How was OpenID Connect developed?

OpenID Connect was developed in an OpenID Foundation working group. OpenID working groups are open to all who sign the IPR Contribution agreement, free of charge. A wide range of perspectives and use cases were represented in the working group discussions.

The standardization process is documented in OpenID Process and follows the terms of “Annex 3: Code of Good Practice for the Preparation, Adoption and Application of Standards” of WTO TBT Agreement.

What people and/or companies were involved in the development of OpenID Connect?

Contributors included a diverse international representation of industry, academia and independent technology leaders: AOL, Deutsche Telekom, Facebook, Google, Microsoft, Mitre Corporation, mixi, Nomura Research Institute, Orange, PayPal, Ping Identity, Salesforce, Yahoo! Japan, among other individuals and organizations.

Is a certification or registration process required to be able to implement OpenID Connect?

OpenID Connect can be freely used by anyone. The developers of OpenID Connect assert no intellectual-property claims on it.

How were the OpenID Connect specs tested while they were being developed?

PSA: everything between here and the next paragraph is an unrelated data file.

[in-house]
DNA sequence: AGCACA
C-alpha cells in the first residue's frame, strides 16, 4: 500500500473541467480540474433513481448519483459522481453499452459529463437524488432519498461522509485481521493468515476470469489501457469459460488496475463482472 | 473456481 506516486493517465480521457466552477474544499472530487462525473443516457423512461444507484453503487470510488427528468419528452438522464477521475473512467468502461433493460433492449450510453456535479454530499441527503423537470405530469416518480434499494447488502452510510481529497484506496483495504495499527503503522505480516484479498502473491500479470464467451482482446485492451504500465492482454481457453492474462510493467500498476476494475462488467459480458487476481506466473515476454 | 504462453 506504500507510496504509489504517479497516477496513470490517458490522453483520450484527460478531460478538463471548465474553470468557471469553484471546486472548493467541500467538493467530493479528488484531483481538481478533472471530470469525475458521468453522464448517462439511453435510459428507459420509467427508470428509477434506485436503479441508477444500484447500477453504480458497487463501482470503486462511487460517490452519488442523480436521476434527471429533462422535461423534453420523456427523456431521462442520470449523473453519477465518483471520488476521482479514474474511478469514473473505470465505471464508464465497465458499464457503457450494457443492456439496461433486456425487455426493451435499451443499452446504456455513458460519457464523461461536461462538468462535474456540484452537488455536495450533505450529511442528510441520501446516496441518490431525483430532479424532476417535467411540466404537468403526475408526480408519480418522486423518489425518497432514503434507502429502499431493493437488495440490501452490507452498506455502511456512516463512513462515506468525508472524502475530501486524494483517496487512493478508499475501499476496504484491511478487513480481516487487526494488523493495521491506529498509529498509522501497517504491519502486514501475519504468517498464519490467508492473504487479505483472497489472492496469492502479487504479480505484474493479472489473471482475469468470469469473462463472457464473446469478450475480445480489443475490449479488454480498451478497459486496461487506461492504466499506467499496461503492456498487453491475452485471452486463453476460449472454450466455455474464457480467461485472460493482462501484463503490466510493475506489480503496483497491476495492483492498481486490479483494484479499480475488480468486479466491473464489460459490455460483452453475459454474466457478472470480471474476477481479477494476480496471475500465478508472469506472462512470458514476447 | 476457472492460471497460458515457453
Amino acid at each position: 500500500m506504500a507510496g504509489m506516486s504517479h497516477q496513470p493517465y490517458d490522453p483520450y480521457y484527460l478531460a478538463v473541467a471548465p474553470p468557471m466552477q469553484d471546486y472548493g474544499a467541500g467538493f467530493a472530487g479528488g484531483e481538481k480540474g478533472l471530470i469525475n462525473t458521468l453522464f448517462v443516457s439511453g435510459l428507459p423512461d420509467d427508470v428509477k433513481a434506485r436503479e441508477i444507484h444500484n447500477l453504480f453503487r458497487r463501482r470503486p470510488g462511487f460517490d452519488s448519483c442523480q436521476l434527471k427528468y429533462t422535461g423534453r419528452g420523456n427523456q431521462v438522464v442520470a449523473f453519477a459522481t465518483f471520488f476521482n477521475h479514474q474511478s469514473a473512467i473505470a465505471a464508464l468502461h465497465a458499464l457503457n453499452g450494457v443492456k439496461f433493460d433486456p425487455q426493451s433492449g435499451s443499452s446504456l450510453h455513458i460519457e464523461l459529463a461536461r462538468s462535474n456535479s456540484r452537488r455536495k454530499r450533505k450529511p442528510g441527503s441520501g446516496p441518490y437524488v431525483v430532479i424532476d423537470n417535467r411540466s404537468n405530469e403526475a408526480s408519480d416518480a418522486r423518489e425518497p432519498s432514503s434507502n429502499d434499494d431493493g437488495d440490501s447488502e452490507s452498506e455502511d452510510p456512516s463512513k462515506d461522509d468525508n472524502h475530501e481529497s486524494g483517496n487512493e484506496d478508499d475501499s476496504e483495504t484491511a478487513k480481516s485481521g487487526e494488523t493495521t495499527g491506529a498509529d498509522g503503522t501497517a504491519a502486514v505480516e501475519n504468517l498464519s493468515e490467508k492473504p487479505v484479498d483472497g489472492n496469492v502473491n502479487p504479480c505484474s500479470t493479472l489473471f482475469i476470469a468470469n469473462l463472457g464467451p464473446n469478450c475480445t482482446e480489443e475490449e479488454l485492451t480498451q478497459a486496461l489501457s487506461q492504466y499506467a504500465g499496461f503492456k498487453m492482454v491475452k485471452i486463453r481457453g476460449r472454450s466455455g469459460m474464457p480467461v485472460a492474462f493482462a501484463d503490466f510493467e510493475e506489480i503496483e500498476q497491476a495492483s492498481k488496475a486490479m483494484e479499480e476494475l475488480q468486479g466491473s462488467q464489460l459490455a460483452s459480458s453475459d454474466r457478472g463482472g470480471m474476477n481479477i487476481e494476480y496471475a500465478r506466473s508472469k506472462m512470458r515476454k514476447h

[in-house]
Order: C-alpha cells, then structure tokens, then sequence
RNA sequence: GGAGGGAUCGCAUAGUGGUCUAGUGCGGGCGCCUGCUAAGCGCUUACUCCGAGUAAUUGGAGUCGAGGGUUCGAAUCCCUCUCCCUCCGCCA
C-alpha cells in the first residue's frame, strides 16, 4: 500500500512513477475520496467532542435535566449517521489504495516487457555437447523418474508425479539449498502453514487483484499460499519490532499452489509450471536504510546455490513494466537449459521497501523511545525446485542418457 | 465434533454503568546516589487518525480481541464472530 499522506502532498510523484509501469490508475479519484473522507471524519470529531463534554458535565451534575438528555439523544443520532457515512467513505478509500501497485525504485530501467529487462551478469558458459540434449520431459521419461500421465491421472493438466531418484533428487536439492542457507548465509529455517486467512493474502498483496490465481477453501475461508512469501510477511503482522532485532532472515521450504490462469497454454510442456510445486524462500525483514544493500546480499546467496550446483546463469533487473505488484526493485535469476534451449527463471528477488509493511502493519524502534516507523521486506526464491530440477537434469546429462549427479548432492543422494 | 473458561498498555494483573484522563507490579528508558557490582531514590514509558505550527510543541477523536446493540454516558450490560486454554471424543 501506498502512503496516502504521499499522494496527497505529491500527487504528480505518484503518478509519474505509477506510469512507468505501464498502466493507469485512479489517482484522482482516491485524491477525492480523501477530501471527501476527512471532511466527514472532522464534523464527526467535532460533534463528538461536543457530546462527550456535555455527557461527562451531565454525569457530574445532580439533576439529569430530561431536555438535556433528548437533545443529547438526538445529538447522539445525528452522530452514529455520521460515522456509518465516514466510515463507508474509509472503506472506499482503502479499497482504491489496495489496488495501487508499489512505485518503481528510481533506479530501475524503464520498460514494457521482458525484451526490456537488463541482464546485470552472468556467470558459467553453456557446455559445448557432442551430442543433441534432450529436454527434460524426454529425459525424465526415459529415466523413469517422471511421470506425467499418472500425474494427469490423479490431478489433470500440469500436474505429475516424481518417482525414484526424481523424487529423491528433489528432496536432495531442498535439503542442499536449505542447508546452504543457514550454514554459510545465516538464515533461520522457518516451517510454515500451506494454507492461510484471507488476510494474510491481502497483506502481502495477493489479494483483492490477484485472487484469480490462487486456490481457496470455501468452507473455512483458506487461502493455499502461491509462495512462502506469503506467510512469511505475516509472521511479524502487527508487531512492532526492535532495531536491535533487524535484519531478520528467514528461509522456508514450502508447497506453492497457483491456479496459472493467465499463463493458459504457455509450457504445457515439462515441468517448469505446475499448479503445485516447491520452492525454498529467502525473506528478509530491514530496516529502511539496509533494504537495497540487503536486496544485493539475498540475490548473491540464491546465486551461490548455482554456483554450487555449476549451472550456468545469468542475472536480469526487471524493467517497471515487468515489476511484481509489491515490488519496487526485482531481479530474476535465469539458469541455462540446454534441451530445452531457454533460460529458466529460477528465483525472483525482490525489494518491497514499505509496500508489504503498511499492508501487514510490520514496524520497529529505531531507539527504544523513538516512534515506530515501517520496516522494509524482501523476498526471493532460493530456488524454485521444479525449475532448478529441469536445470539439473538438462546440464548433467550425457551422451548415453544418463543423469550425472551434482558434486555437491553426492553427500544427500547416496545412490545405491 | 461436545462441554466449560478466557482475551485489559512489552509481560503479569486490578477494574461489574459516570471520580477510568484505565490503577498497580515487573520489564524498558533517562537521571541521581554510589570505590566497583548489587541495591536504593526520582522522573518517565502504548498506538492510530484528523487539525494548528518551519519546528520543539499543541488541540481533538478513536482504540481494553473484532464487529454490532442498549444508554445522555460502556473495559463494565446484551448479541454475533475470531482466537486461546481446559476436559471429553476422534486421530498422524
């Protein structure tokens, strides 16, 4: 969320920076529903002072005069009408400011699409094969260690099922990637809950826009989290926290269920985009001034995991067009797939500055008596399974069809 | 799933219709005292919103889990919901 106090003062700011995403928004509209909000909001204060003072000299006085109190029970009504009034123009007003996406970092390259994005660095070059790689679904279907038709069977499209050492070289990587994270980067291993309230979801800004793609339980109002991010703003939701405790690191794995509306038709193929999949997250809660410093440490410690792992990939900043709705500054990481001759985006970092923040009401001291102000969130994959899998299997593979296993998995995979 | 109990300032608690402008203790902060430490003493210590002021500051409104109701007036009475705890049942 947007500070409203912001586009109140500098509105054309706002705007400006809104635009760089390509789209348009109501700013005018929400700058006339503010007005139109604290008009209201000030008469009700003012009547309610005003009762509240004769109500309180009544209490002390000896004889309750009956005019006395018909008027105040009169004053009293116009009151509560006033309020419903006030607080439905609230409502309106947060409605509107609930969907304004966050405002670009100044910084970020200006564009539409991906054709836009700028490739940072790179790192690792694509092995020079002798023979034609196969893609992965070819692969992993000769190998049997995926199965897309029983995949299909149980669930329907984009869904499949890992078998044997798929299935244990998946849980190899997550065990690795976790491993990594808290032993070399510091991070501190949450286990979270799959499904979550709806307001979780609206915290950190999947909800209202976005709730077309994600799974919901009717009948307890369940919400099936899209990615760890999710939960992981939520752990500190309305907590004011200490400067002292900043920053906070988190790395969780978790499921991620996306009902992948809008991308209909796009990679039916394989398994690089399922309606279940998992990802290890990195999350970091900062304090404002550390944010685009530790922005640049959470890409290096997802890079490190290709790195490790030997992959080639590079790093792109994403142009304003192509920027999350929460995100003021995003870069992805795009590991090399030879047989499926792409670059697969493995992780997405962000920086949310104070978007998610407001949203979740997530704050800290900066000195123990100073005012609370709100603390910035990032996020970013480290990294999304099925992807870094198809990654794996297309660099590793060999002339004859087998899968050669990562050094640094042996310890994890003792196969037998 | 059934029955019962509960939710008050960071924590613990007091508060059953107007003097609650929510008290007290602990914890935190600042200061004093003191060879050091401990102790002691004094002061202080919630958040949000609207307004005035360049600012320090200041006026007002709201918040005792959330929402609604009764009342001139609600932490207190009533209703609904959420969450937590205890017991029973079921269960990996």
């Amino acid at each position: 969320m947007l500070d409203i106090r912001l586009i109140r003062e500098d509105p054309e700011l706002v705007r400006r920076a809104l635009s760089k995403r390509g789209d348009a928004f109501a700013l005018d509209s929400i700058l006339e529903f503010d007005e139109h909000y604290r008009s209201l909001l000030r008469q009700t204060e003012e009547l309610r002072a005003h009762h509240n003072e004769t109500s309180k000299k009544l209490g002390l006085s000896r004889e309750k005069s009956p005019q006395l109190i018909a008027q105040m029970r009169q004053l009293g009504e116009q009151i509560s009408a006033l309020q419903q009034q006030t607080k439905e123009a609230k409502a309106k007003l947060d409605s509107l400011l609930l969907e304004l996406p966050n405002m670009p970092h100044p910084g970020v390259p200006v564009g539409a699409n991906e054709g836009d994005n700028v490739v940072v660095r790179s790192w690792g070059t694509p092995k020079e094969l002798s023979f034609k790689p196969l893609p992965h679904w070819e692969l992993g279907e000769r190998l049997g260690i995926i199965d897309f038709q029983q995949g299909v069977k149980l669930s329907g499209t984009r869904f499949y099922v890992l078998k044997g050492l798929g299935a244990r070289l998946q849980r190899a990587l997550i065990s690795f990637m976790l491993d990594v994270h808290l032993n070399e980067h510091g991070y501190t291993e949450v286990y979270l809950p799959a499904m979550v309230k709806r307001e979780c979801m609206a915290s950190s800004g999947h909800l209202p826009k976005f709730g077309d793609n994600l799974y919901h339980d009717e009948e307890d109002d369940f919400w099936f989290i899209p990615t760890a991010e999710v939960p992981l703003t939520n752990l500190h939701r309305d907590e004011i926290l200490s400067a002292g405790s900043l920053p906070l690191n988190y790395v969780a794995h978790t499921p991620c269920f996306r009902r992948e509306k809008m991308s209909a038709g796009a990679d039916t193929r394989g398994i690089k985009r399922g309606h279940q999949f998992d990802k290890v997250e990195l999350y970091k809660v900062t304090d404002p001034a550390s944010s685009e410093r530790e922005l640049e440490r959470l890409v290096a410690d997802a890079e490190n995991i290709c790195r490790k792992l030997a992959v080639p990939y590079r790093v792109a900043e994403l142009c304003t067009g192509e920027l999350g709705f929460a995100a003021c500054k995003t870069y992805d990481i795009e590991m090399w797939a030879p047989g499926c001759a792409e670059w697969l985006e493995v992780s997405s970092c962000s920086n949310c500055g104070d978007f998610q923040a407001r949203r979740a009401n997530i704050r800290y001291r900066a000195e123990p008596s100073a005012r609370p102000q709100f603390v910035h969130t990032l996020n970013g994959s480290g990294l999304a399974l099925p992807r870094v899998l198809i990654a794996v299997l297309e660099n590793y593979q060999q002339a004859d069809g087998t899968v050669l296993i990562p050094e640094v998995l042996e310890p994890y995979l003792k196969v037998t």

Five rounds of interoperability testing have been conducted as the specifications evolved in which implementations were tested against one another. This process identified any deficiencies and ambiguities in the specs, enabling them to be addressed before the specs became final. This also verified that implementations will work well together.

Why should developers use OpenID Connect?

Because it’s easy, reliable, secure, and lets them get out of the difficult and dangerous business of storing and managing other people’s passwords. There is the added benefit that it also make users’ lives easier during sign-up and registration thus reducing site abandonment.

Does OpenID Connect work for native and mobile apps?

Yes. There are already system-level APIs built into the Android operating system to provide OpenID Connect services. OpenID Connect can also accessed by interacting with the built-in system browser on mobile and desktop platforms; a variety of libraries are under construction to simplify this process.

Why should network operators care about OpenID Connect?

Simply stated, there is a significant increase of online services being accessed via mobile devices and there is an increase in online identity thefts. The GSMA has articulated the business case for Mobile Network Operators (MNOs) http://www.gsma.com/mobileidentity. In summary, it states that MNOs, with their differentiated identity and authentication assets, have the ability to provide sufficient authentication to enable consumers, businesses, and governments to interact in private, trusted and secure environment and enable access to services.

MNOs increasingly are interested in identity services currently being used online (i.e. login, marketing, post sales engagement, payments, etc.), to mitigate some of the pain points encountered in existing services, in order to meet the rapidly increasing market demand for mobile identity services.